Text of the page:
Mitigating Circumstances Procedure
The university's guidance on the Mitigating Circumstances procedure can be found here
. You'll want to read the procedure carefully, and if you have any questions then please do approach the SU at firstname.lastname@example.org and we will be able to assist.
What is a mitigating circumstance?
A mitigating circumstance is sometimes called an exceptional personal circumstance or a technical error. It's when something has gone wrong that you didn't have any control over and has impacted your work. You can request extensions for mitigating circumstances on the grounds of personal circumstances (such as illness) or technical errors (such as being told two different deadlines).
How do I do a mitigating circumstances application?
There are two types of mitigating circumstance. If you need a short-term extension for any reason, you can apply for a self-certification. If you need a longer extension (over 10 days), you need to do standard mitigating circumstances. These are explained further below.
1. Self Certification Extensions
Once per semester and twice per academic year you can apply for a self-certified extension. This is when you yourself tell the university that you need some extra time (up to 10 working days) to complete your assessment. You can find the self-certification form on your moodle. To successfully get a self-certification you need to:
- Apply no more than 5 working days in advance of your deadline
- Apply no later than 1 minute before your deadline
- Identify the correct modules with the module codes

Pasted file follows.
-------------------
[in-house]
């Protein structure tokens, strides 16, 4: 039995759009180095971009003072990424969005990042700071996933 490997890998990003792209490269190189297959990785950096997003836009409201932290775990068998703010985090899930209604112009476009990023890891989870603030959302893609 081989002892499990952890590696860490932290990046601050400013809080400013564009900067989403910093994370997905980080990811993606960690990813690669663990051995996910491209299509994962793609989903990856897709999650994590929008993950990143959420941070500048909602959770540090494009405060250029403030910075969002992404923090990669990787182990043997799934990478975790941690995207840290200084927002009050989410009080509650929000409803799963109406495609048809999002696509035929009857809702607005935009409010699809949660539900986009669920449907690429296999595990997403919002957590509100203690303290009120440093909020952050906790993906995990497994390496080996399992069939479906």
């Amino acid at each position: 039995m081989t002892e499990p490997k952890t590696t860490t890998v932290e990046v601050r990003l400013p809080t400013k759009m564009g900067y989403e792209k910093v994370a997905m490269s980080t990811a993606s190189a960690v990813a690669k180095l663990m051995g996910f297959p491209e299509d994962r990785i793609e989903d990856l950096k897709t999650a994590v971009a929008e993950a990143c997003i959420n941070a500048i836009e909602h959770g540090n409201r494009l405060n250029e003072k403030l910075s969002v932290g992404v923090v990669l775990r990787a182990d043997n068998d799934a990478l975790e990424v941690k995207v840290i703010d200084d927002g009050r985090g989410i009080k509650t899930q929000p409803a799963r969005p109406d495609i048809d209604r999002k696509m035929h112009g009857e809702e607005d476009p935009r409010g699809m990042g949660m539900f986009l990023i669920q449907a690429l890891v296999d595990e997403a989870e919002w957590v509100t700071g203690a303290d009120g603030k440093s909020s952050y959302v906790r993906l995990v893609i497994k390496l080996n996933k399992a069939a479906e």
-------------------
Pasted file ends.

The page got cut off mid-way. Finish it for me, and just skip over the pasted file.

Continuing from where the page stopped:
- Only apply for assessments that are not formal exams
There is often confusion around when to apply, so please consider the following example. If your deadline is Friday 10th February at 2pm, you need to apply no earlier than Friday 3rd February at 2.01pm, and no later than Friday 10th February at 1.59pm.
You do not need to explain why you are asking for the extension if you do a self-cert, and you do not need to provide evidence for it. You simply send the form and if you are on time and you are eligible for it, then it will automatically be granted
2. Standard Mitigating Circumstances
For every other situation, such as if you need more than 10 days or you have already used your self-certification, then you need to do a standard mitigating circumstances application. Again, you should do this on moodle if you are able.
When you do a mitigating circumstances form you'll have the option to submit for a non-attempt or a late submission. Do not submit a non-attempt without speaking to your lecturers first.
To apply for a late submission, you need to do the following:
- Write a statement that explains your situation clearly
- Provide evidence that backs up what you're saying
When you go to the mitigating circumstances form, you'll have a space to write a short statement. This usually isn't enough words or characters, so don't write anything here, and instead write 'see student statement'. Write your statement in a Word document or similar, and attach it in the evidence section. You can see example statements below.